The Truth About Cataracts

By Dr. Jay Fiore

A main fallacy with cataracts is that it “has to be ripe” before it can be removed.  While it is true that Medicare and insurance companies won’t pay for clear lenses to be removed just so an intraocular lens can be placed, one does not have to be blind in the eye in order to qualify for surgery. Typically, a visual acuity of 20/40 or less under normal lighting or glare testing, in a patient with cataract related visual complaints, is reason enough to remove the cataract.

Cataract surgery in today’s world has moved from being a purely therapeutic procedure to a refractive procedure.  Not only is the visual obstruction to vision removed, but a lens is placed in the eye that can compensate for one’s eyeglass prescription.

For those willing to pay a premium, lenses are available that can correct both distance and near vision or astigmatism.   While not perfect, these technologies are great for the right patient.

If you or someone you know feels their vision is being affected by a cataract, schedule an evaluation with our specialists at Heimer Eye Care Associates.

Shingles and Your Eyes

Shingles is a common viral infection that often appears as a painful, burning, or itchy rash. About one in three adults in the United States will experience shingles.  This infection occurs when the childhood chicken pox infection reactivates during a period of stress or with weakened immune system. This infection frequently appears on the torso of the body, however, up to 20% of shingles infections can affect the nerves of the head.

When shingles occurs in the nerves of the head, it can frequently cause a rash on the forehead, eyelids, and even a red, irritated eye. This infection could damage both internal and external structures of the eye. If you develop shingles on your forehead, upper face, or scalp, it is important to have a full eye examination with your eye care provider to protect your vision.

The key to overcoming shingles is quick diagnosis and treatment. However, shingles can also be prevented. The best way to prevent shingles is with a newer, more effective shingles vaccine, Shingrix. Shingrix is a two-dose vaccine recommended for adults over age 50. If you would like to learn more about preventing shingles or its painful companion, post-herpetic neuralgia, schedule an appointment with your medical doctor to discuss your options.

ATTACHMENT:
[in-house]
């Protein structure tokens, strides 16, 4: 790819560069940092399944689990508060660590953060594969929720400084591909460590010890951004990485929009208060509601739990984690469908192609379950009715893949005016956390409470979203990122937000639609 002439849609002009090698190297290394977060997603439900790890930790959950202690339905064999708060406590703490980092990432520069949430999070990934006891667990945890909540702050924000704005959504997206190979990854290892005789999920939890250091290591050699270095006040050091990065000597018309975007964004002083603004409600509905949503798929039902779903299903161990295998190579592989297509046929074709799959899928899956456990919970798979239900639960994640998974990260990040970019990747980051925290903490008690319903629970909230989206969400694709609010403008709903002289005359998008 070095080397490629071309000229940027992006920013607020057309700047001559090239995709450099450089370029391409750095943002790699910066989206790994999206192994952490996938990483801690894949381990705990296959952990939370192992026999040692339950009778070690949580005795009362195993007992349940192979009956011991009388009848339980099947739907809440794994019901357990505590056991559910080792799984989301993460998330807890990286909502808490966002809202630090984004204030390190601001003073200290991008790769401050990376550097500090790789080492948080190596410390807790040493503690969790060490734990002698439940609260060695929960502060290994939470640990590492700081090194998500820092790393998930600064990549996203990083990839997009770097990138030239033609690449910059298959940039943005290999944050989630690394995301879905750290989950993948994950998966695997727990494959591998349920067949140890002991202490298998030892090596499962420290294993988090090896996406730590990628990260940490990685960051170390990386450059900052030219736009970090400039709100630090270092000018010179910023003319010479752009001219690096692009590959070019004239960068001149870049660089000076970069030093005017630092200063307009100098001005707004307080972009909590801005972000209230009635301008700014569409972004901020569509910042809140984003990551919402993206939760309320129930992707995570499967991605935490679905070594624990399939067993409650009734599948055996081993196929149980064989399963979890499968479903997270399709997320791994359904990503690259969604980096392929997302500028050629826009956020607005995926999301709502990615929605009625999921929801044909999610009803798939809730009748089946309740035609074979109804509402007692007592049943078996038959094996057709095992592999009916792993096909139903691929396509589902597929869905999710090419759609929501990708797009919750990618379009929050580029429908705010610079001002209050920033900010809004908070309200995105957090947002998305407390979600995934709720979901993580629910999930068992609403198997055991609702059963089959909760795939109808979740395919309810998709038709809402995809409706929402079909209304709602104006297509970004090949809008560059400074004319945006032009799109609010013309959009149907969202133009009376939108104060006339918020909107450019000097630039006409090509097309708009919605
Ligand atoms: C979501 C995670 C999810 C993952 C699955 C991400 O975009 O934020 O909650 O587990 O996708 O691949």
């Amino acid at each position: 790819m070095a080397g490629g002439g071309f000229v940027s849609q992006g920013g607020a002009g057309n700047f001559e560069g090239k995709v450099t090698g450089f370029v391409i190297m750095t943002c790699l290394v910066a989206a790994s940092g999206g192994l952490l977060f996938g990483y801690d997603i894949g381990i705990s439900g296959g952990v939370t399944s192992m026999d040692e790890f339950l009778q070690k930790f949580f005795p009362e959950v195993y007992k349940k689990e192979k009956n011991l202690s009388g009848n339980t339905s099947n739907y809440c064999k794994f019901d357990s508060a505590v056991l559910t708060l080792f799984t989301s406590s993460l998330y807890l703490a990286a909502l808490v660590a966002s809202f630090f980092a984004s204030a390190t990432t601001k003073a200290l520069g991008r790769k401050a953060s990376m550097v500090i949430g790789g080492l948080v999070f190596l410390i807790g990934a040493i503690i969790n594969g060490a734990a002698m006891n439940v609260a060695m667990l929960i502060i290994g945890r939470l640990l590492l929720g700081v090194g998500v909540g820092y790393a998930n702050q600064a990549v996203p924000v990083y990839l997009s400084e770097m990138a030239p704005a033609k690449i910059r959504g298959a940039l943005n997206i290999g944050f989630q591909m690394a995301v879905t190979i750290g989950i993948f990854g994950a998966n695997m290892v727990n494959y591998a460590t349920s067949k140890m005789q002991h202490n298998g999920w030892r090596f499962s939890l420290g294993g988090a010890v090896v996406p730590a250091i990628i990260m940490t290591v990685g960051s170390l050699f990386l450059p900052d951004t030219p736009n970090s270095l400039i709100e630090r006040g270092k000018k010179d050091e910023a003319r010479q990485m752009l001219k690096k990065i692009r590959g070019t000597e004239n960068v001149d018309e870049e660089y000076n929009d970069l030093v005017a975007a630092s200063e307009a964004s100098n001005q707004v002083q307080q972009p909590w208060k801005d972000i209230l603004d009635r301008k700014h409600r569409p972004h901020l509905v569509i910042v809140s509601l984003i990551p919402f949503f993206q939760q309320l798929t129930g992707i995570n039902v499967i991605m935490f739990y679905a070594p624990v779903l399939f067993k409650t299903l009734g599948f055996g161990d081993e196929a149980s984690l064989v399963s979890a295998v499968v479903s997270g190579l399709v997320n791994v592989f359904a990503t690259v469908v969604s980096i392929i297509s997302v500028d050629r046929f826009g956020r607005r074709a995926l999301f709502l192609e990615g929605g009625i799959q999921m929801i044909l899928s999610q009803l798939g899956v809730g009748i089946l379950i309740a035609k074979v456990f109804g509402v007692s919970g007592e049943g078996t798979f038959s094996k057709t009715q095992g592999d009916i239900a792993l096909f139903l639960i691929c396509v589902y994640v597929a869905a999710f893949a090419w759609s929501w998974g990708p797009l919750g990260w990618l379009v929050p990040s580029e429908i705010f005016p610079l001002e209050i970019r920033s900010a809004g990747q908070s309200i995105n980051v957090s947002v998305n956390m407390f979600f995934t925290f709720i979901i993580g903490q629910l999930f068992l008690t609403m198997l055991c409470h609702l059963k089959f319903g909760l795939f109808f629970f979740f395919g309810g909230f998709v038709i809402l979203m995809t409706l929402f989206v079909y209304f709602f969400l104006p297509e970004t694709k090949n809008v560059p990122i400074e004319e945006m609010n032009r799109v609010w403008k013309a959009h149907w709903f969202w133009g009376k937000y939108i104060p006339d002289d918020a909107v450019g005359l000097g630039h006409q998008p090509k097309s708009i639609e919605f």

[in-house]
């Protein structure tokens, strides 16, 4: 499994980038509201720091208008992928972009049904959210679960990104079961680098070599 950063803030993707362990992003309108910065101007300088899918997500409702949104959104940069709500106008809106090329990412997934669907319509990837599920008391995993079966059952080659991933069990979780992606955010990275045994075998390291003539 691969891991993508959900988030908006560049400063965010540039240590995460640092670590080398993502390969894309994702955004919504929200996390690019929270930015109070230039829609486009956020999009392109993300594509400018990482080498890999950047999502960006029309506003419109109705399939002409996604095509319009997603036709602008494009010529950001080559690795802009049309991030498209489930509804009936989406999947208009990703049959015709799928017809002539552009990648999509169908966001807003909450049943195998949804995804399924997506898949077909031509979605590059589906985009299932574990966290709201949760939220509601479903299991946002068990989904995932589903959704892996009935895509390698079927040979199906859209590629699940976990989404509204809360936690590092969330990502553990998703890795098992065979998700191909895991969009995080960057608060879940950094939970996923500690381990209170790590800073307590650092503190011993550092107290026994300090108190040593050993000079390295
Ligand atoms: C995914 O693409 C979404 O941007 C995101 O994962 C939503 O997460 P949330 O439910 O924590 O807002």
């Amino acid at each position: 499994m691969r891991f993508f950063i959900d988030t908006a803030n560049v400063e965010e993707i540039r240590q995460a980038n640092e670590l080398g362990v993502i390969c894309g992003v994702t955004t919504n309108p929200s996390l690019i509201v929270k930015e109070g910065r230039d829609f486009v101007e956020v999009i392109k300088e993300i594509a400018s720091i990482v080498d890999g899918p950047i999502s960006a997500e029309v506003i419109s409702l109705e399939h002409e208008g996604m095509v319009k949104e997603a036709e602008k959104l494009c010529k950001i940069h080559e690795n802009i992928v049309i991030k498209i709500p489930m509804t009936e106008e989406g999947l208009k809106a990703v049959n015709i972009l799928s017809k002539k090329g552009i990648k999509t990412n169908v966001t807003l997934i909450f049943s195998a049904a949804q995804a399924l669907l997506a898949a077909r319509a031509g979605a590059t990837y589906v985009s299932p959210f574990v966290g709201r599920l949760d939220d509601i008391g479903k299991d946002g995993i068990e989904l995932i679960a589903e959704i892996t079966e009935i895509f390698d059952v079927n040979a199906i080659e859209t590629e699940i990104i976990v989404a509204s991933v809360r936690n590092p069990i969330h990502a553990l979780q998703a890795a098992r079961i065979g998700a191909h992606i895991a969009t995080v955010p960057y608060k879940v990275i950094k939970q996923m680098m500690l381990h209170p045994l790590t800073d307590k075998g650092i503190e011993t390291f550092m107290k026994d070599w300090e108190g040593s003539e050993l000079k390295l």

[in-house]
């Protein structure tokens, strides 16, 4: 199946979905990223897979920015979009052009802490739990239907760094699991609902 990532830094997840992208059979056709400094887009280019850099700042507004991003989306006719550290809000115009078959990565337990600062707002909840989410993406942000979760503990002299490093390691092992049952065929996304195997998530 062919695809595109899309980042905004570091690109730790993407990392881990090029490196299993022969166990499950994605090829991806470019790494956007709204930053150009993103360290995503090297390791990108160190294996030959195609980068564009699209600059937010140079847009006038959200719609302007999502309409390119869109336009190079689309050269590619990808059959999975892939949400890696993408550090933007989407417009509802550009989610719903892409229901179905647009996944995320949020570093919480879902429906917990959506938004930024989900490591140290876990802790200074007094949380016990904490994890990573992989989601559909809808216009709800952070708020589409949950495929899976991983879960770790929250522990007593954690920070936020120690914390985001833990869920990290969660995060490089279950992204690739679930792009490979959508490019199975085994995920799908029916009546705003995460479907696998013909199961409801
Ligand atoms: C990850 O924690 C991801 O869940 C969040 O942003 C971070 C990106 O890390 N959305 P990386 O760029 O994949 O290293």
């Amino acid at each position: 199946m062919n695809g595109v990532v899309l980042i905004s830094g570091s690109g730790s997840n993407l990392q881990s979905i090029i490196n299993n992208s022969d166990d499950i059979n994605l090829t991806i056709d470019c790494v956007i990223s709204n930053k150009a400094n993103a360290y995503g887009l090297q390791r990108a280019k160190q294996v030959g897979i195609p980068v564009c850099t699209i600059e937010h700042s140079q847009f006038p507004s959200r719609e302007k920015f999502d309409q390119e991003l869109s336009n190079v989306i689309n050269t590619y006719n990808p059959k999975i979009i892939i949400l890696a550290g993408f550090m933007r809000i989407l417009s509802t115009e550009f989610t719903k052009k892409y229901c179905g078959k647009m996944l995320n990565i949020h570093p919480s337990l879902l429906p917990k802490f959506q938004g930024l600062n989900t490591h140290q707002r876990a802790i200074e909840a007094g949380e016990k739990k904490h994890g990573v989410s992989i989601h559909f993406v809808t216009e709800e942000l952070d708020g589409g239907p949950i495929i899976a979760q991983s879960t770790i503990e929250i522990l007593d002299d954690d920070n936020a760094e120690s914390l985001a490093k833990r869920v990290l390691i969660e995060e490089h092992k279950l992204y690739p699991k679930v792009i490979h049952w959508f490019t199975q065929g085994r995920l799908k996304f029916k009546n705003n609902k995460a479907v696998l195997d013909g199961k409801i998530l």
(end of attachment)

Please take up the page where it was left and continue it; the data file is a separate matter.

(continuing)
If your eyes are currently red or irritated, schedule an appointment with your eye care doctor. He or she will help you to determine the cause of your discomfort and find a treatment plan that works for you.

 

Dry Eye

By Dr. Jill Finke, OD

Our eyes need moisture to be able to function well. Normally, a healthy tear film covers the eye with every blink to keep the eye surface moist and healthy. When there is not enough moisture on the surface of your eyes, it is called dry eye. Dry eyes can cause more than eye irritation and redness. A dry eye surface can also be the cause of visual blur, excessive eye watering, and even ocular inflammation.

Dry eye is common–affecting millions of American each year. Dry eye can affect men and women of all ages. There are many reasons for dry eye. Some common causes of dry eye include aging, hormonal changes, environment, medications, infections, and systemic diseases. Also, nutrition plays a part in moisture of the eye surface. In particular, vitamin A (found in carrots and broccoli) and omega-3 fatty acids (found in fish, walnuts, and vegetable oils) are essential to helping your body make healthy tears.

The good news is that there are many options for improving the health of your tears, as well as relieving dry eye. The most common treatment for mild dry eye is to use over-the-counter moisturizing drops for your eyes. Adding moisture to the eye surface can help dry eyes to feel better. Additionally, your eye care doctor can recommend lifestyle changes, eyelid health treatment, and prescription medications to improve the health of your eyes.

If your eyes are irritated, talk over your options with your eye care doctor. He or she will help you to determine the cause of your discomfort and find a treatment plan that works for you.

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